I doubt this song is what Malcolm Gladwell had in mind…
Country music has been drifting back towards traditional sounds for a while now, but it seems Dan + Shay never got the memo, and they keep cranking lightweight pop-flavored tracks that lean heavily on the earnest charisma that they don’t have. Sticking to their guns like this has certainly earned them chart success (their last single “All To Myself” topped the country charts and nearly cracked the Top 20 on the Hot 100) and made their sound a bit more distinct by comparison, but it hasn’t made their material any more interesting or memorable, and their songs are promptly forgotten the moment it falls off the chart. With pop-country in a lull, however, the duo has decided to break out the nuclear option, bringing in former teen idol and current pop hitmaker Justin Bieber to guest-star on their latest single “10,000 Hours.” Sadly, you can file this thing under “same stuff, different day”: It’s yet another overly-slick love song with some seriously creepy undertones à la Chris Lane’s “I Don’t Know About You,” and it’s not something I’m even remotely interested in hearing on the airwaves.
The production here it exactly as bland and basic as you’d expect from Dan + Shay: An inoffensive-but-boring acoustic guitar on top of a prominent drum machine, and oustide of some electric guitar stabs, that’s pretty much all you get. The vocals are so loud in the mix that they overwhelm everything else, and they try to use background “ooh-ooh” vocals to make the thing feel spacious and atmospheric, which only kinda-sorta succeeds. Such a move throws the vibe here in flux: The brightness of the instruments only occasionally breaks through the vocals to project an uplifting vibe, and while the beat is catchy and energetic enough, it’s a fairly disposable percussion line that you’ve heard a million times in the last couple of years. The whole thing feels like a poorly-put-together mix that doesn’t move the needle in any noticeable direction, and certainly doesn’t entice the listener to pay attention.
The $10,000 question, of course, is how does Bieber sound on this track? Honestly (and maybe this is because I’m really not familiar with Bieber’s work or voice), he and Shay Mooney sound virtually indistinguishable on this track. (I’d give a slight vocal edge to Mooney, as his Gary LeVox impression gives his voice a bit more tone than Bieber’s, and the key falls more in his comfort zone than it does the Biebs.) Part of the problem is that both singers are buried under an avalanche of vocal effects, so I’m not sure I know exactly what Bieber sounds like based on this song alone. (Normally I would call out Dan Smyers for pulling a Brian Kelley disappearing act, but with Bieber playing a bit role, it’s probably wise for Smyers to step back and avoid having too many cooks in the kitchen.) Neither Mooney nor Bieber exhibit the charm or charisma here to actually seduce whoever they’re interrogating, and they come across as more slimy than sympathetic to the audience. In sum, Bieber brings nothing to this track but his brand power, and frankly, that’s more than Mooney can claim.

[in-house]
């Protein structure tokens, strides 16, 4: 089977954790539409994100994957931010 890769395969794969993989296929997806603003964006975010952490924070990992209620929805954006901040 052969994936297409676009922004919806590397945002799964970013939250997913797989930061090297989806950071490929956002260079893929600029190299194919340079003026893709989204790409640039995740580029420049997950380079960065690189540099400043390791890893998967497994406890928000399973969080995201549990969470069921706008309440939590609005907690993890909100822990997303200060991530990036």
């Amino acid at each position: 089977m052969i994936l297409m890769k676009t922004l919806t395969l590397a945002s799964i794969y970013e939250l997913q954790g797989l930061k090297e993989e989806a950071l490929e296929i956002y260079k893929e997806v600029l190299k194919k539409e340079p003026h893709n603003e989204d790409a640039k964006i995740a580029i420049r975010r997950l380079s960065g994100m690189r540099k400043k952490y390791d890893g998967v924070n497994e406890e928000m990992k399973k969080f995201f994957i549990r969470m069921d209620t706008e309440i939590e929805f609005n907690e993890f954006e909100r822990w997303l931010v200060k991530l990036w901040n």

It’s the lyrics that really irk me here: This is basically a repeat of Lane’s track, with the narrator peppering someone with personal questions and proclaiming that they’ll spend “10,000 hours or the rest of my life” trying to learn everything about the other person. It’s the sort of pushy, stalker-like attitude I’ve been railing against for a while, and rather than feeling endearing or sweet, it instead leaves me rooting for the other person for make the narrator wear their drink. (Also, given that 10,000 hours translates to about 13.7 months, it isn’t exactly a statement of deep devotion.) Seriously, when did people start thinking that asking all sorts of prying questions was sexy? The writers try to disguise their intentions with inquiries like “Did you get your middle name from your grandma?” or “When you close your eyes, tell me, what are you dreamin’?”, but these are cheap pickup lines that are no better and no less awkward than “Did it hurt when you fell from heaven?” Here’s a hint: A person will tell you about themselves only when they’re good and ready to do so, and probing like this will often make them a) more likely to withdraw from the conversation and go into a shell, and b) question the speaker’s intentions just as I’m doing now. Such a tactic is not sweet, is not sexy, and is not an attitude that I’m willing to put up with.
Much like “All To Myself,” “10,000 Hours” feels like another step in the wrong direction for Dan + Shay. They’re becoming less likable with each passing single, and adding Justin Bieber only makes them slide farther down the slippery slope they’re standing on. The production is no more than present, the singers come across as shady instead of sincere, and the aggressive tone of the writing makes me gag every time I hear it. Country music has been trying to move past this sort of drivel in 2019, and this song is a clear reminder of why it’s doing so.
Rating: 3/10. No.